Because, ultimately, if a person really needs that sort of validation then they probably shouldn't be doing it!

  4. @ Stephanie W.

    The thing is that people are offered that level of "support", regardless of their wishes in the matter.

    It's not that they "need" it.

    I dare say that for some it is unwelcome, but I'm also sure that for others it is useful.

    And of course it is always "support" AFTER the receiving individual has taken a decision, or has reached a milestone, so it's unlikely to influence them one way or another.

    I doubt if such "support" is all the work of fantasists and fakers. I expect that most people just offer it as a genuine gesture of solidarity.

    But each to their own, of course. As Fiona said, it's an indivisual decision all along the line, as is how we handle it.


  5. @Chrissie. Surely, it was clear I was referring only to to what I called cheerleading? And that cheerleading support never seems to come from post-ops but always from people who, if they are genuine at all, are transvestites or in some kind of perpetual transition.

    The best support I ever got was quite simple: Be a woman.

  6. Most trans people I've met so far seem very happy with the direction they're heading in, and wish they could go faster. I suppose the comparisons we make on bust development and so on do make it something of a friendly race that we can all eventually win. And that this tends to keep everyone in the running. But I can't see any obvious signs of a 'recruiting drive' at work.

    People do drop out. They choose to do it themselves, and it isn't seen as failure, or a matter for scorn. Rather there is sympathy and concern, as there is often a personal difficulty that has caused the departure, such as the attitude of parents or a partner, or a long-term alcohol problem.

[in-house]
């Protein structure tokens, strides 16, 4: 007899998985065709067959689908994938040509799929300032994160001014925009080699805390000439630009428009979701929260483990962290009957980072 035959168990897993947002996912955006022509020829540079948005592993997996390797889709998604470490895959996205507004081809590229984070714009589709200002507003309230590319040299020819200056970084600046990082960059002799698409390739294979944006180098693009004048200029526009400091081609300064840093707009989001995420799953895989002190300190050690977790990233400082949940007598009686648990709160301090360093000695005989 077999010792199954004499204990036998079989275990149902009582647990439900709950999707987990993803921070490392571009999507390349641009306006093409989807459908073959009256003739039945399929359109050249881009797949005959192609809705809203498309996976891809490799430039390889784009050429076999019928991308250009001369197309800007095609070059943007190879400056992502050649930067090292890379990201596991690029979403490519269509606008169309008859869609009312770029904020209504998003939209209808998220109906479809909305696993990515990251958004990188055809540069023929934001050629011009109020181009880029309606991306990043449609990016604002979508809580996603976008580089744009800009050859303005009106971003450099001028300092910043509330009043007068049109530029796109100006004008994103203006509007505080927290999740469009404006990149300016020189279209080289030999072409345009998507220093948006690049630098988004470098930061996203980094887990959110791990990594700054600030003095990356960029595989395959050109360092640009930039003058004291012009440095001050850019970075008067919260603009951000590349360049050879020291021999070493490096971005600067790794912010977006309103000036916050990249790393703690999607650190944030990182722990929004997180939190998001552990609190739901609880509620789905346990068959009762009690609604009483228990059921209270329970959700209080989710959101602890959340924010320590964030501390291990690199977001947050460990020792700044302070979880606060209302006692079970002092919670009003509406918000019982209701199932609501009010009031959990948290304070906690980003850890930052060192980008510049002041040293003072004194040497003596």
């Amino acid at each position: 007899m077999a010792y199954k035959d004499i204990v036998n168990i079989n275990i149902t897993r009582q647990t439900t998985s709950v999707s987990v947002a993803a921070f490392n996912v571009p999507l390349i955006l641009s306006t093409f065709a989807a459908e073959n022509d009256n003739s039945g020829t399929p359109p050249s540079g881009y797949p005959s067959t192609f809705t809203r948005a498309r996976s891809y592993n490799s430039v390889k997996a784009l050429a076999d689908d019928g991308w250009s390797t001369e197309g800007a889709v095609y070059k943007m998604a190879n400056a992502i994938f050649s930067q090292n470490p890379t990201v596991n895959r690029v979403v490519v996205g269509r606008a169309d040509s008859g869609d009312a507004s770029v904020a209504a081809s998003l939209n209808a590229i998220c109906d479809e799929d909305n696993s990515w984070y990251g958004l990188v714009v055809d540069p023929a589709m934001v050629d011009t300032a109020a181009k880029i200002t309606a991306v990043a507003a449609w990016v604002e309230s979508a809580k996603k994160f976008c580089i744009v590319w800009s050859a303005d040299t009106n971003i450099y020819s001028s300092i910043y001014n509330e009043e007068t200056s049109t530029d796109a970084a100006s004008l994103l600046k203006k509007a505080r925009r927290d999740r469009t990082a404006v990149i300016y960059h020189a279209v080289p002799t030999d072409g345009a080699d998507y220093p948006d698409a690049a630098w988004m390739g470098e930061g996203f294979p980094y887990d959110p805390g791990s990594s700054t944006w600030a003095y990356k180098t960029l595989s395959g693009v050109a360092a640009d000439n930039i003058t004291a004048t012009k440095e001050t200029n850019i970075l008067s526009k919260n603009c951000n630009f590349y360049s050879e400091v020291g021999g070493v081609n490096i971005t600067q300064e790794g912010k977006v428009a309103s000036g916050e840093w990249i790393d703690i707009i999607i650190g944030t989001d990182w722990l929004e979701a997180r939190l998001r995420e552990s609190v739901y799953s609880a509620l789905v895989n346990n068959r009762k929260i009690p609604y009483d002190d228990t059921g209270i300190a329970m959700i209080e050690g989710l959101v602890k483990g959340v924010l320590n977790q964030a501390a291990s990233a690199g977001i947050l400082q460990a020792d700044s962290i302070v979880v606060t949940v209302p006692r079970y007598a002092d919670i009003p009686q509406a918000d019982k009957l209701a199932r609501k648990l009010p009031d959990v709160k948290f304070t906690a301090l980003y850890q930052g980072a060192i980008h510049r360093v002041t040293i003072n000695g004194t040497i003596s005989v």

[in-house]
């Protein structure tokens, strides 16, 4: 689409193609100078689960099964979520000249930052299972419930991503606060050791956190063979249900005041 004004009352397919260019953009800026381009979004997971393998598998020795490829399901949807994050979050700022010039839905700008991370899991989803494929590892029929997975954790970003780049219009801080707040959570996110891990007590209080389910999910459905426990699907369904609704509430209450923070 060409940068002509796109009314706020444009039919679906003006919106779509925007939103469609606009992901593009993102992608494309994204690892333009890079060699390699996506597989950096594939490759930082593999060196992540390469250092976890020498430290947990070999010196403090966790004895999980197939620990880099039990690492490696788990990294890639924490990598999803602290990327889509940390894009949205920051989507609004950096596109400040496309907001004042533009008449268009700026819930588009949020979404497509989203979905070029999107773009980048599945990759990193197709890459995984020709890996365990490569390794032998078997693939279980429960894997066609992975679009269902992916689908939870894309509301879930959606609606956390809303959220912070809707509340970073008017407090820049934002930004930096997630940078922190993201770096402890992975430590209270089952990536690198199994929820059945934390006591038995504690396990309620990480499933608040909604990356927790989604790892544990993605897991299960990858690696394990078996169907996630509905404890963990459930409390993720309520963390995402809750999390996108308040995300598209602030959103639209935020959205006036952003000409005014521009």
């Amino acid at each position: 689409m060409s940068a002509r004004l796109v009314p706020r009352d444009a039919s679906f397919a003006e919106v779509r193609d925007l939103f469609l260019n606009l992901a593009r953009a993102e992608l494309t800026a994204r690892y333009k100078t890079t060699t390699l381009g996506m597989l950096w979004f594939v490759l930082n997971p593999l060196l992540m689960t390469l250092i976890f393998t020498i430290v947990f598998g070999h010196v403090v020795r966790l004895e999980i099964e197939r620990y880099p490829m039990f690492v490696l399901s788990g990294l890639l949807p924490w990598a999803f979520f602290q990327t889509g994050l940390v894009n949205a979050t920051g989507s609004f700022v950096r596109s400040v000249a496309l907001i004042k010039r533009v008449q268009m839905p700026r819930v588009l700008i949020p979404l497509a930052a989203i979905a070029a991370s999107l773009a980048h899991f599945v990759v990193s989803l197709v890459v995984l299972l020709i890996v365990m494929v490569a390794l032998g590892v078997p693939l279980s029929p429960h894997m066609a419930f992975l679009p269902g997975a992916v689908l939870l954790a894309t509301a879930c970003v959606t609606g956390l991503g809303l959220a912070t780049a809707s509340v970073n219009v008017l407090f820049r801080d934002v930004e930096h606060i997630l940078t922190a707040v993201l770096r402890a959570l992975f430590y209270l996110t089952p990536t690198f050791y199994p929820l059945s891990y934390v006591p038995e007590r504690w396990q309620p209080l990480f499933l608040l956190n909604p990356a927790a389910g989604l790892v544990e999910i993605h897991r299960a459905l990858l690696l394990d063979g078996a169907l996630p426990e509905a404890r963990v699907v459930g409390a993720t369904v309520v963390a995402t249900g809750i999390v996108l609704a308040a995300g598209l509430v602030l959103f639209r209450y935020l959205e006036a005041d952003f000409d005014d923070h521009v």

I accept that I only know the Brighton scene, and only for a few months at that.

  7. I think 'groupthink' is exactly right Lucy. A small minority of TS people can be extremely condescending and trans-snobbish. They gain self-esteem and measure their value by their progress on the road to becoming a 'real' woman. To validate the choices they have made, otherss must follow them, they must have done something that others aspire to, so they both belittle and encourage others.

    I backed-out of a lot of internet activity and TG forums when I took a look around other forums and found the same sort of cheerleading amongst extreme body-builders, anorexics etc. The last place anyone who is having personal problems (of any kind) should look for advice, is the internet.

  8. I think you've identified a problem, perhaps inherent in all communities. We all want our choice to be correct, and a larger group of those who chose similarly affirms our beliefs. Whether it's religious, politics, what we wear, or who we hang out with.

    For a decision this important you need someone who is focused on your best interests, not satisfying their own neediness.

    Well said hon.

  9. Interesting post, Lucy, and interesting comments.

    I can see where there could be some peer pressure to transition when that really may not be the right thing for a particular person. I have seen this locally, with others, but I have not had the experience. I have several post transition friends who support my decision to remain status quo without preaching in any way.

    @ Stephanie - I guess I am guilty of being a cheerleader once in a while but I generally do it in blog comments where I feel the particular girl needs some support. I do see your point.

    Calie xxx